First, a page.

The break with Linda and Roger made Fredy even more skeptical that a shared ideological perspective was in itself an adequate basis for undertaking common projects, and it made him decidedly unreceptive to alignments with the adherents of Situationism. One Californian, who had been rejected by the west coast American wing of the SI and who was looking elsewhere for comrades with Situationist views, found our apartrnent on Gladstone and knocked on the door, expecting to be welcomed. Extending his hand while introducing himself, he confidently assured Fredy 'We have everything in common!' Had the newcomer said 'I've come to Detroit to learn how to print!' it's likely he would have been welcomed. But Fredy had heard reports about the California milieu from which the man emerged, wanted no part in the ideological squabbles rending it and squelched the visitor's expectations by responding 'Name one thing!'

Ironically, at the time this young man was seeking Situationist comreades in Detroit, the group he wanted to 'Join' had just undertaken a collective project to translate into English the text which was the cornerstone of Situationist theories: Guy Debord's La Societe du Spectacle. The translating sessions, attended by Hannah, Jon, Judy, Don, Fredy and me, usually turned into commentary on the author's observations. We all found examples to illustrate the truth of his theories, frequently citing our experiences in establishing a print shop without recourse to hierarchy or bureaucracy. As a model of collaborative activity, this translating effort had visible flaws. When there were differences on how to formulate a passage, it was usually Fredy's version that was finally accepted.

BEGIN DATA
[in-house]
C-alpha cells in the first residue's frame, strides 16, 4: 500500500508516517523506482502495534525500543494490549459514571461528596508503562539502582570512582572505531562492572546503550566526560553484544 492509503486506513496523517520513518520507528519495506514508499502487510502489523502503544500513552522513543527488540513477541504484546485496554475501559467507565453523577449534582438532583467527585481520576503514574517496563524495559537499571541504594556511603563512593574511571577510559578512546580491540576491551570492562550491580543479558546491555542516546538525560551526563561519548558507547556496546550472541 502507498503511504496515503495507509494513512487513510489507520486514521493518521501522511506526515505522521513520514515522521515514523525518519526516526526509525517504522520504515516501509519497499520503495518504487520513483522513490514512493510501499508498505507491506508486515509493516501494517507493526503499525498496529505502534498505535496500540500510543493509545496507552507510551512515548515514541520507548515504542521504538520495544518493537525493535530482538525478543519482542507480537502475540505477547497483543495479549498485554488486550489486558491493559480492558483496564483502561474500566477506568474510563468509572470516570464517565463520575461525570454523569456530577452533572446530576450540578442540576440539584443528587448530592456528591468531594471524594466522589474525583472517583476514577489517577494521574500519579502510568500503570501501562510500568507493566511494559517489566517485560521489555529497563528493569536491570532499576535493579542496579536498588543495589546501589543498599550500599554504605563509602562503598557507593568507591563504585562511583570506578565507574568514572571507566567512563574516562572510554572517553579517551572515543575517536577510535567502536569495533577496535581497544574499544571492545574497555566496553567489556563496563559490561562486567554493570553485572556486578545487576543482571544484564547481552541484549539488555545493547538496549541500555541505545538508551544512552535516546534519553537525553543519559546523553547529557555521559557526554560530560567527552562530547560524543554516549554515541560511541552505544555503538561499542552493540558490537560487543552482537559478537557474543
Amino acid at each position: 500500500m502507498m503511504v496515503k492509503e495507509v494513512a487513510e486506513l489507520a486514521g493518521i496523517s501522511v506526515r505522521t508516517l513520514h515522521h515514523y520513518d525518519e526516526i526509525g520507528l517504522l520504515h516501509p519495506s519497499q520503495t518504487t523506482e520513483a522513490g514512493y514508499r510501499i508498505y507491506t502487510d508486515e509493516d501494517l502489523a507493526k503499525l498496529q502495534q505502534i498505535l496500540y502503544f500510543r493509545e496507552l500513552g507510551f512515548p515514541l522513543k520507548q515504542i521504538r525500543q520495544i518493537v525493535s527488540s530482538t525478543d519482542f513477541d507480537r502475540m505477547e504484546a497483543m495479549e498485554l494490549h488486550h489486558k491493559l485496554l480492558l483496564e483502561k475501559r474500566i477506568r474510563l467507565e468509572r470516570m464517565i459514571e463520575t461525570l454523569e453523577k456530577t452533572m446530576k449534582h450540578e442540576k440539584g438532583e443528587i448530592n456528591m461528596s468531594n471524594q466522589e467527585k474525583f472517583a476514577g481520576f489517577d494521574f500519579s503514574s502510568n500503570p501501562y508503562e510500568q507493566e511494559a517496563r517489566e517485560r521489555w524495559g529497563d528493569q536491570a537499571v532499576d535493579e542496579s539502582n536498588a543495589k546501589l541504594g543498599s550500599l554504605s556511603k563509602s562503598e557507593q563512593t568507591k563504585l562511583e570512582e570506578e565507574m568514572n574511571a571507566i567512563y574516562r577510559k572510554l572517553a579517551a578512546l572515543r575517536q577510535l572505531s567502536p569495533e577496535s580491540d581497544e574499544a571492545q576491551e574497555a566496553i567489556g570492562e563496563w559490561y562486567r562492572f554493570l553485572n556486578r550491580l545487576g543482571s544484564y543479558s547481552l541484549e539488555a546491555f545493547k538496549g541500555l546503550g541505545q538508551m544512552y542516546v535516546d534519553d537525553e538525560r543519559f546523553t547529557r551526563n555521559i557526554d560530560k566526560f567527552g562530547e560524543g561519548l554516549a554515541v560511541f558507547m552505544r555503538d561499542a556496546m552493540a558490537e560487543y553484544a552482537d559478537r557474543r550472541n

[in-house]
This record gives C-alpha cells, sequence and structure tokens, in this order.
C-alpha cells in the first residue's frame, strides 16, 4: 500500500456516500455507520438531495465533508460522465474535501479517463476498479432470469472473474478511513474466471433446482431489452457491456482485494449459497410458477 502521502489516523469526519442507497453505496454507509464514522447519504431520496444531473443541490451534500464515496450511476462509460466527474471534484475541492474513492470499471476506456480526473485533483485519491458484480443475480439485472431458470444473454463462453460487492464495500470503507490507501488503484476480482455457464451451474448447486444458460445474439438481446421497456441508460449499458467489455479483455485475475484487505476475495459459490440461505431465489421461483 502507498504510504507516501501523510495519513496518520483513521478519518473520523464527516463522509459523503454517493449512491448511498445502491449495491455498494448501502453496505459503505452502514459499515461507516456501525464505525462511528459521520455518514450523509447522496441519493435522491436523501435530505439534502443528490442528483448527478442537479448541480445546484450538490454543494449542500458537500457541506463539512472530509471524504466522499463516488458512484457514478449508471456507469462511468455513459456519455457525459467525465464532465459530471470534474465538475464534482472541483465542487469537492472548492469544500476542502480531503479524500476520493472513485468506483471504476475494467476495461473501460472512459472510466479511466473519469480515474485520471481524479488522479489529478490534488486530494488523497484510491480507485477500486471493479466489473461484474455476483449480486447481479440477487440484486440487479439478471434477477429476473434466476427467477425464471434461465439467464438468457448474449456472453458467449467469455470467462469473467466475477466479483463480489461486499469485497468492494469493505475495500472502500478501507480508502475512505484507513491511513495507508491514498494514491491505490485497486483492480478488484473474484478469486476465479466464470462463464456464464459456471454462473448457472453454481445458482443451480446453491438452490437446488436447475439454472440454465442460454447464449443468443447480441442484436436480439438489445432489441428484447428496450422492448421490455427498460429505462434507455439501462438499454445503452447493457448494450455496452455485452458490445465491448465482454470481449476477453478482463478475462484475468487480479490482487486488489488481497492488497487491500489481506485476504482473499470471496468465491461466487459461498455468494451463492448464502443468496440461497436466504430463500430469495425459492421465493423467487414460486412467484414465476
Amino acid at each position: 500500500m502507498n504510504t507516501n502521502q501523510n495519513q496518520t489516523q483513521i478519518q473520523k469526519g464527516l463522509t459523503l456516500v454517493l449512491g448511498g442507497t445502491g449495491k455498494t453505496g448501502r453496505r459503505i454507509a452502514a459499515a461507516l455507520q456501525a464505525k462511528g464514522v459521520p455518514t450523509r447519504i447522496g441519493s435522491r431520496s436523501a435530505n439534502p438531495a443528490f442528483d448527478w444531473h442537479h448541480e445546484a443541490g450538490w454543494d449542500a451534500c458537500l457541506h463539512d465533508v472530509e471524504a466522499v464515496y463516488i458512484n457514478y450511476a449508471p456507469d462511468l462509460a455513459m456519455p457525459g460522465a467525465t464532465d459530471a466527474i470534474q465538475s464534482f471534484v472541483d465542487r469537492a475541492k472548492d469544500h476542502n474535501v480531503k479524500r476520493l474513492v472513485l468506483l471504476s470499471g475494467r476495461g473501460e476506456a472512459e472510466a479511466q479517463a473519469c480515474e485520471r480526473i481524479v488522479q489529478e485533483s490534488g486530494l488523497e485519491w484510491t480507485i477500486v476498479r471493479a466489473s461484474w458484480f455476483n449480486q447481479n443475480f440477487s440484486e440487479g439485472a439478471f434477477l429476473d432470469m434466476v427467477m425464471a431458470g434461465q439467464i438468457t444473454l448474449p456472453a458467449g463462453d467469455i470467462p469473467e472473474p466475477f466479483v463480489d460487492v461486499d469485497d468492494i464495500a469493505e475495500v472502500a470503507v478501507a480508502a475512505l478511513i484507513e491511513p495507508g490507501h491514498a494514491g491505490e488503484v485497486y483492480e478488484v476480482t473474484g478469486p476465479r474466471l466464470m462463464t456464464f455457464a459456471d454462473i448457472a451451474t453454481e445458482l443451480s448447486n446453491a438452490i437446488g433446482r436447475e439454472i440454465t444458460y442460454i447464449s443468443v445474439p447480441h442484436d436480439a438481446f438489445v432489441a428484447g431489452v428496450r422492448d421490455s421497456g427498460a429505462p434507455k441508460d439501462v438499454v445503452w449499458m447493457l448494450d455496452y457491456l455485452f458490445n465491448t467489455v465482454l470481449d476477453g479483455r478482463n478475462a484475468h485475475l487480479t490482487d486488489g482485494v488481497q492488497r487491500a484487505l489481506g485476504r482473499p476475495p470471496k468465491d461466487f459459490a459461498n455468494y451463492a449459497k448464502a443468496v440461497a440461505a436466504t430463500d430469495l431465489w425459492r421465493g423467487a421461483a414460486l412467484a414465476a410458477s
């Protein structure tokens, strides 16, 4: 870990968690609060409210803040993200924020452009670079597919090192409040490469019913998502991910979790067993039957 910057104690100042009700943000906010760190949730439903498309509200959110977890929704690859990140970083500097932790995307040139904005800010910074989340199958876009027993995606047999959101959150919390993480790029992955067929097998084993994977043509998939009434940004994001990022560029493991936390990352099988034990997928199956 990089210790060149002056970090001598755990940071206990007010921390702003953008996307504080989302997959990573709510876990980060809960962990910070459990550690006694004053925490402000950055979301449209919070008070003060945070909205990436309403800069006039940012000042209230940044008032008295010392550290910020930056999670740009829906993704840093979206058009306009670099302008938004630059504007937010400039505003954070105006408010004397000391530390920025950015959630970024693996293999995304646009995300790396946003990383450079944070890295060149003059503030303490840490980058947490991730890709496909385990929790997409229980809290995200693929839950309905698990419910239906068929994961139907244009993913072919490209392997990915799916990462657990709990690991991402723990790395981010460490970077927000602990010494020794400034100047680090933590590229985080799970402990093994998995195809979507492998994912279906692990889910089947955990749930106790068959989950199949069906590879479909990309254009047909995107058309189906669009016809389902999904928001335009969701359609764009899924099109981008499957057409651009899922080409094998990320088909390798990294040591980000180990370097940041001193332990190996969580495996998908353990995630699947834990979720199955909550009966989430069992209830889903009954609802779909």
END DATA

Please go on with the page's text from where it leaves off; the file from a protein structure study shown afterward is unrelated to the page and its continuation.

Fredy's stubbornness occasionally seemed unkind but when he firmly believed that his choice was better, he refused to give way. He felt that accepting an inferior formulation in order to protect another's self-image was doing a disservice to the common project as well as behaving condescendingly to the individual. The disagreements, in fact, were rarely substantive. A typical one centered on the word 'cleavage'. Jon objected to using the word in the context of Debord's analysis because to him 'cleavage' suggested only a feature of a woman's body.

Debord's book was was profoundly understood by all of us who worked first on translating it and then printing it. Although the Situationists' 'coherence of the critique' was viewed skeptically (as a potential rigid ideology) and a photo of the French Situationists was included in the chapter that denounces self-appointed centralized decision-making, translating Debord's book was a rewarding activity for us in the Detroit of 1970.